Correcting Astigmatism with Orthokeratology
BY EEF VAN DER WORP, BSC, FAAO, FIACLE
Astigmatism can sometimes rule an orthokeratology fit simply because many rules are involved. However, new toric ortho-k lens designs have recently become available, and the future of ortho-k treatment of astigmatism looks bright.
Consider Astigmatism Type
The first rule that applies is that you can correct only corneal astigmatism with standard ortho-k lenses. Any residual refractive astigmatism due to internal astigmatism can possibly complicate the refractive outcome.
Rules also apply when it comes to the type of astigmatism: With-the-rule corneal astigmatism is preferable, because against-the-rule and oblique astigmatism are more difficult to correct. In addition, Mountford and Pesudovs (2002) demonstrated that standard ortho-k lenses reduce only about 50 percent of corneal astigmatism meaning that astigmatism of about 1.50D is usually the limit.
Another rule is that central corneal astigmatism is easier to correct than limbus-to-limbus corneal astigmatism. Collins et al (2006) at the University of Brisbane, Australia, recently categorized this phenomenon. They found that 38 percent of corneas have a spherical center with a spherical periphery and 22 percent showed a toric central cornea with a decreasing toricity towards the periphery. These should be relatively simple to correct. But another 21 percent of corneas have a toric center with a stable toric periphery, 15 percent showed a spherical central toricity with a toric periphery and 4 percent demonstrated toric central astigmatism with an increase in toricity towards the periphery. These represent potential fitting challenges.
Improved Toric Designs
The good news is that two independent groups in Europe (Beerten et al, 2005; Baertschi et al, 2005) have now shown that correcting corneal astigmatism with toric ortho-k lenses is feasible. They used corneal topography to calculate the sagittal height of the cornea in both meridians (which includes the increase or decrease in astigmatism towards the periphery) and created custom lenses based on this. In fact, this method is so successful that corneas with low astigmatism of about 1.00D are now also fit with these toric back surface designs. Alternatively, you can choose to design your own toric ortho-k lenses based on corneal topography with the use of additional software such as the Wave Contact Lens System (Wave Contact Lens System LLC).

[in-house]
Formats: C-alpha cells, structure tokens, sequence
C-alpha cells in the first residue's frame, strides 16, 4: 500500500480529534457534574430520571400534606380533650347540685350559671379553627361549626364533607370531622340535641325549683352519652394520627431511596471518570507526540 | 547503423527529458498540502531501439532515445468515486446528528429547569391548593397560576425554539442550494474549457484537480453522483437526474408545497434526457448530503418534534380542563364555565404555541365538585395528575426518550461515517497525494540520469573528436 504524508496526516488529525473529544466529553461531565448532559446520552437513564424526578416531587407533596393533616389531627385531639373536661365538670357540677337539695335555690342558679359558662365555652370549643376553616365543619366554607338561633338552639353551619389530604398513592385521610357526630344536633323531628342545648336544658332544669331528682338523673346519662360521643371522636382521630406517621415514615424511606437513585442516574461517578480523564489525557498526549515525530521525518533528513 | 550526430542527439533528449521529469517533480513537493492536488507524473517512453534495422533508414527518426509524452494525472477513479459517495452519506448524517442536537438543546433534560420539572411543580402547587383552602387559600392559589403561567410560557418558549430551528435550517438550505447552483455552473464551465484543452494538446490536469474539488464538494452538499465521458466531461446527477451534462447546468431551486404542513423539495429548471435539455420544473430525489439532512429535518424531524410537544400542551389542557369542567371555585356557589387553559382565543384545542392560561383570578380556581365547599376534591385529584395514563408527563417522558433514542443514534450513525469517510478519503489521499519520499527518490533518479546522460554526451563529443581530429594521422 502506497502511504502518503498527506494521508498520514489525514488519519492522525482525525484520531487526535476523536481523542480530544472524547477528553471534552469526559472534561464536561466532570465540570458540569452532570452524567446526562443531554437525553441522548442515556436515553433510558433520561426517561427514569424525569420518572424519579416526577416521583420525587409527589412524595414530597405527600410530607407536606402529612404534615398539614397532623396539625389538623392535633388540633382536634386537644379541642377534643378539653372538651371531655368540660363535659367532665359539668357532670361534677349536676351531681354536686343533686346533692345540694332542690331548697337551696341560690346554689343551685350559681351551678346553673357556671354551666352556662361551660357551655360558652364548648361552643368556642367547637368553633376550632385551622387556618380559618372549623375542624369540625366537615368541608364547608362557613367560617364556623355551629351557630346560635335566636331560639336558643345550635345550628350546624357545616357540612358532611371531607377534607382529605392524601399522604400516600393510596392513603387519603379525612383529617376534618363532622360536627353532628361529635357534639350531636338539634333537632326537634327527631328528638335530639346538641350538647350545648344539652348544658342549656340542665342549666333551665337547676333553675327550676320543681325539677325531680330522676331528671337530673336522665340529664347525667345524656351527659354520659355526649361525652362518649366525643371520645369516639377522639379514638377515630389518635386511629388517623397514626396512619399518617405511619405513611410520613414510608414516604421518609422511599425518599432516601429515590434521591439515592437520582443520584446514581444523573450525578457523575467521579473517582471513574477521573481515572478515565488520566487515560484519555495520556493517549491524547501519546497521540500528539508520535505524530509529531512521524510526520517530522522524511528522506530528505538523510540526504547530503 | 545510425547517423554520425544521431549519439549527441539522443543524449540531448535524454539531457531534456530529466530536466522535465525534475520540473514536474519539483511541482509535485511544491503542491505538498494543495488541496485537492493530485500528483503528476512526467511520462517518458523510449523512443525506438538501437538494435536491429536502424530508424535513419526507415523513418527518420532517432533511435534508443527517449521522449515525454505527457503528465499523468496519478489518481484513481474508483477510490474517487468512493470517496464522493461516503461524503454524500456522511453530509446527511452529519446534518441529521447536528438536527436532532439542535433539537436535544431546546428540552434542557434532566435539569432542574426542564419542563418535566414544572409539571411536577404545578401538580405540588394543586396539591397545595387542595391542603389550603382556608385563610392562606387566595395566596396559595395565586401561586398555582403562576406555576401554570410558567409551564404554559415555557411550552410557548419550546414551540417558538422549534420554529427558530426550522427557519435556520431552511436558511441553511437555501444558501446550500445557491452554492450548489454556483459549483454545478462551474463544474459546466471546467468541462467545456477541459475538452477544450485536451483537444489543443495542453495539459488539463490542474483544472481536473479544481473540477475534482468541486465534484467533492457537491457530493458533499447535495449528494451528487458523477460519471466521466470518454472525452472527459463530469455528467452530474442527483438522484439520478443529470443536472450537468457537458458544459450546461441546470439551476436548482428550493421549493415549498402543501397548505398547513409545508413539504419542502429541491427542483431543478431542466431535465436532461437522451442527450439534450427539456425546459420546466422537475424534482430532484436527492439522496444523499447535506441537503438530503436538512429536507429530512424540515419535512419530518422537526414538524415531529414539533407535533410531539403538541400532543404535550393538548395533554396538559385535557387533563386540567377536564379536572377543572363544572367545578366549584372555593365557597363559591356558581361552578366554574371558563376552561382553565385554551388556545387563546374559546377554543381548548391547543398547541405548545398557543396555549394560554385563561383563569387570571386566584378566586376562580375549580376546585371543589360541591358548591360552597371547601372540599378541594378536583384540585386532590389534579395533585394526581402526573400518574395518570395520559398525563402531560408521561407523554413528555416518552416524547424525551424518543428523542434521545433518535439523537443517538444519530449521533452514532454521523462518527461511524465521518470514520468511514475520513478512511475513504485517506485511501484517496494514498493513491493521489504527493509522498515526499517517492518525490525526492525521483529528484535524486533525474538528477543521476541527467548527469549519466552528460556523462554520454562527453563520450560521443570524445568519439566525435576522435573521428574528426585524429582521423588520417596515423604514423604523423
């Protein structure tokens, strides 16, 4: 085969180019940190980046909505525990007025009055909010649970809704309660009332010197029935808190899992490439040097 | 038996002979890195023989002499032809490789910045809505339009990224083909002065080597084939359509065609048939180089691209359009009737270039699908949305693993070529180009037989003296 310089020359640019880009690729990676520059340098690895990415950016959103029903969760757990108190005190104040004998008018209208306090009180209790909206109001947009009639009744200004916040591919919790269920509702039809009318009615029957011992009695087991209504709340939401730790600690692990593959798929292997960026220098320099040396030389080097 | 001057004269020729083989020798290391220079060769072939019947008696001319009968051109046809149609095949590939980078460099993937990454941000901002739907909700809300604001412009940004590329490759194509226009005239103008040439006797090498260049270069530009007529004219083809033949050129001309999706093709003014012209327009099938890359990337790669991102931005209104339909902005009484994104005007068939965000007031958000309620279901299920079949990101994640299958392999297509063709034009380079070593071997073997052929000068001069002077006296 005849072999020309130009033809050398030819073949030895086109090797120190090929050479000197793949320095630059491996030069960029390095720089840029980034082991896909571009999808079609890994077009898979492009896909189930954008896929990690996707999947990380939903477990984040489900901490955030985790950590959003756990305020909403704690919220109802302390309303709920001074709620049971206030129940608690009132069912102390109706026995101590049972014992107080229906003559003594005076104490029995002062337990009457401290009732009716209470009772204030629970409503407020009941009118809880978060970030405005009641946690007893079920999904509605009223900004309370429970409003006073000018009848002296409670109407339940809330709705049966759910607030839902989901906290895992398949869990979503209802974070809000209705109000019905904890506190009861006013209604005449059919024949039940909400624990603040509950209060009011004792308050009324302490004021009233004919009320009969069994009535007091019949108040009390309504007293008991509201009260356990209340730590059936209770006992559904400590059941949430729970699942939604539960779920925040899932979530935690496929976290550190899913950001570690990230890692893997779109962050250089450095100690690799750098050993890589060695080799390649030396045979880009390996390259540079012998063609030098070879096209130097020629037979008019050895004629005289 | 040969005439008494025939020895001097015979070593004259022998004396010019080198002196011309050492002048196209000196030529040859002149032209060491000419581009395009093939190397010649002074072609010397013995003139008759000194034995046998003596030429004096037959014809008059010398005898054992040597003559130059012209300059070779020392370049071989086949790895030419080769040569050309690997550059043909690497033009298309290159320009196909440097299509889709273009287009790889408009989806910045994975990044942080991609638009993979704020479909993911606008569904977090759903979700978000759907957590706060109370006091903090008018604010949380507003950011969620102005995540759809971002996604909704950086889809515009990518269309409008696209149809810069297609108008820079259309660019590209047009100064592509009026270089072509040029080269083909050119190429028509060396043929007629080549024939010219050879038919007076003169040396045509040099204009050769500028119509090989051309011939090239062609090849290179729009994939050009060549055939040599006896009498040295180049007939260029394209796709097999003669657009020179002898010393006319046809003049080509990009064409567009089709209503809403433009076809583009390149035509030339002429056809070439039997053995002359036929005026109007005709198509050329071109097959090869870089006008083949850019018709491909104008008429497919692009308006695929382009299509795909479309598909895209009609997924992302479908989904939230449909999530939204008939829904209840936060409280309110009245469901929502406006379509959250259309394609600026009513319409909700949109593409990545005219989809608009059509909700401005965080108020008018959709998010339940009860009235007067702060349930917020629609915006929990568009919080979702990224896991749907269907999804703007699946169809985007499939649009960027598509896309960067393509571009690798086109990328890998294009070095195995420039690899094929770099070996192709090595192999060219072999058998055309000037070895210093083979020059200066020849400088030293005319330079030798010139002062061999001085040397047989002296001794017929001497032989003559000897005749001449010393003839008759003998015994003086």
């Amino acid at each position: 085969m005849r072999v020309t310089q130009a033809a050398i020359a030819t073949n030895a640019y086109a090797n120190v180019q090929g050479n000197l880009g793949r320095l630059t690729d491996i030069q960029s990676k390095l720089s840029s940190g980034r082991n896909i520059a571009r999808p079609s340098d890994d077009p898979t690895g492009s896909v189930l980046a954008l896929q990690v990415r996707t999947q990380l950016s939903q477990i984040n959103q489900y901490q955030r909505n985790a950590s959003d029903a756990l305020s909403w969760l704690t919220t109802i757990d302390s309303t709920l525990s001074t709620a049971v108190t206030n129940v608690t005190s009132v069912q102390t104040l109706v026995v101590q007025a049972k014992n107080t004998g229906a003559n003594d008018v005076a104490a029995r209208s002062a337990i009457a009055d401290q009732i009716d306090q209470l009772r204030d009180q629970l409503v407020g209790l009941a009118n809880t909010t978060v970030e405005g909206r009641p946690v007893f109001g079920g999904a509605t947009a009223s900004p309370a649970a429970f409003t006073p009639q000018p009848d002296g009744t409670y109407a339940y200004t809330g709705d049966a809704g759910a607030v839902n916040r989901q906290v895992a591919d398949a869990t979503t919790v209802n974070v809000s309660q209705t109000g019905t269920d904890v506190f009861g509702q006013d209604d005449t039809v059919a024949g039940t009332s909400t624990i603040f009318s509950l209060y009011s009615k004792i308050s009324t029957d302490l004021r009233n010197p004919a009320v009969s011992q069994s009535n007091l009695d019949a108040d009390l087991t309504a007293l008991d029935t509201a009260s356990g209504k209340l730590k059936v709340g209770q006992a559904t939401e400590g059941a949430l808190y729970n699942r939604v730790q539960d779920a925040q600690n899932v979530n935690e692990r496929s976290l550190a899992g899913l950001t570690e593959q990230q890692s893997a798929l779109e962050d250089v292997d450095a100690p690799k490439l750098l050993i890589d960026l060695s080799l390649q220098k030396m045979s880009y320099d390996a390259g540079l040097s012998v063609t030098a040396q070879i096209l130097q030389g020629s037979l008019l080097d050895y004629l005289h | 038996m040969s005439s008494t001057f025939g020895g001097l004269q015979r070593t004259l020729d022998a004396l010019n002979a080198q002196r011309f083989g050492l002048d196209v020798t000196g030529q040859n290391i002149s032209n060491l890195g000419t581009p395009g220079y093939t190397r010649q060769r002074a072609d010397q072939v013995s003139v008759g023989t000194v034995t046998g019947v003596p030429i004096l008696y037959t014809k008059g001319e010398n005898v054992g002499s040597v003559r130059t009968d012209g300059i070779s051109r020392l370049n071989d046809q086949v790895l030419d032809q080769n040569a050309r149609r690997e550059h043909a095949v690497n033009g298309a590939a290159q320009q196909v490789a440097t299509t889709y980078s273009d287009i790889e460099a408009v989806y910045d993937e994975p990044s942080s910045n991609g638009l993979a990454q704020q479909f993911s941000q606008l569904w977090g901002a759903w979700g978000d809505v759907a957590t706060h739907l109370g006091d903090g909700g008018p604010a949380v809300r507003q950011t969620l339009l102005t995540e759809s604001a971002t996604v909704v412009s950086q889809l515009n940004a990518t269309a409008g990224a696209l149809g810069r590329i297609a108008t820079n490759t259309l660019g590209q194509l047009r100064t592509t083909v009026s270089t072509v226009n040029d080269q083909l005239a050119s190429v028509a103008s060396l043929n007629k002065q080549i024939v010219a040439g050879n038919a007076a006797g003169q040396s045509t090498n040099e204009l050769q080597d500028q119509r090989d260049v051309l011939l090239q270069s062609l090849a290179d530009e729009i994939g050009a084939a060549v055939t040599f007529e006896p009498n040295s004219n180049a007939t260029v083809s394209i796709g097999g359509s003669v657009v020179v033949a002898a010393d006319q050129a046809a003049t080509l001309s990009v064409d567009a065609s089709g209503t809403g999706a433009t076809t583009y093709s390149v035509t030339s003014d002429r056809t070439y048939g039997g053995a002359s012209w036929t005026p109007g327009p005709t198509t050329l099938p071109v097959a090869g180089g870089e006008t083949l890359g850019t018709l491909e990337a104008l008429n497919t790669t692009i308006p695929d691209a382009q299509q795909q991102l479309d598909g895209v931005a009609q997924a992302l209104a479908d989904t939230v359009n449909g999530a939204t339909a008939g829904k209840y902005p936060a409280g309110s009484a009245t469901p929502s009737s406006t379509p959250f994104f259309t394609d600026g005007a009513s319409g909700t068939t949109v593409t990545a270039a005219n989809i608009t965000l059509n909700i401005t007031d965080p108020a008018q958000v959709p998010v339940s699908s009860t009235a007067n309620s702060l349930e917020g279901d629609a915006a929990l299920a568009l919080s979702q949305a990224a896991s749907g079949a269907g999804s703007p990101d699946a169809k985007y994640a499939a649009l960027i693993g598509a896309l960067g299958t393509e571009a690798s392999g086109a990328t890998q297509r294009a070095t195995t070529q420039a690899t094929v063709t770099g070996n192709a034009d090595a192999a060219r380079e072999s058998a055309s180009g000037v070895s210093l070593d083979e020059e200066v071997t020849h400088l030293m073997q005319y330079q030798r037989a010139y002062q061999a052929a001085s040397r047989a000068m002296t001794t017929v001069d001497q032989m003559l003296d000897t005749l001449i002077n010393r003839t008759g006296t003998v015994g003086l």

The results from the European studies show that correction of with-the-rule corneal astigmatism up to 3.00D might be feasible, and that there are also possibilities for correcting against-the-rule and limbus-to limbus corneal astigmatism. You must take into account that the maximum amount of correctable ametropia with orthokeratology cannot exceed 6.00D (so a –3.50D spherical correction with –2.50D of astigmatism is pushing the limits). Furthermore, the amount of astigmatism should not exceed the spherical component of the refraction (a –2.00D sphere with –3.00D of astigmatism is not an ideal candidate).
But all in all, we can now accommodate the majority of patients who have corneal astigmatism and who are interested in ortho-k, which is another step towards the adolescence of orthokeratology. We and an increasing number of patients can all benefit from the availability of these toric ortho-k designs.
For references, please visit www.clspectrum.com/references.asp and click on document #128.
Dr. van der Worp is a lecturer at the school of optometry of the Hogeschool Utrecht and a researcher at the University of Maastricht department of ophthalmology in the Netherlands.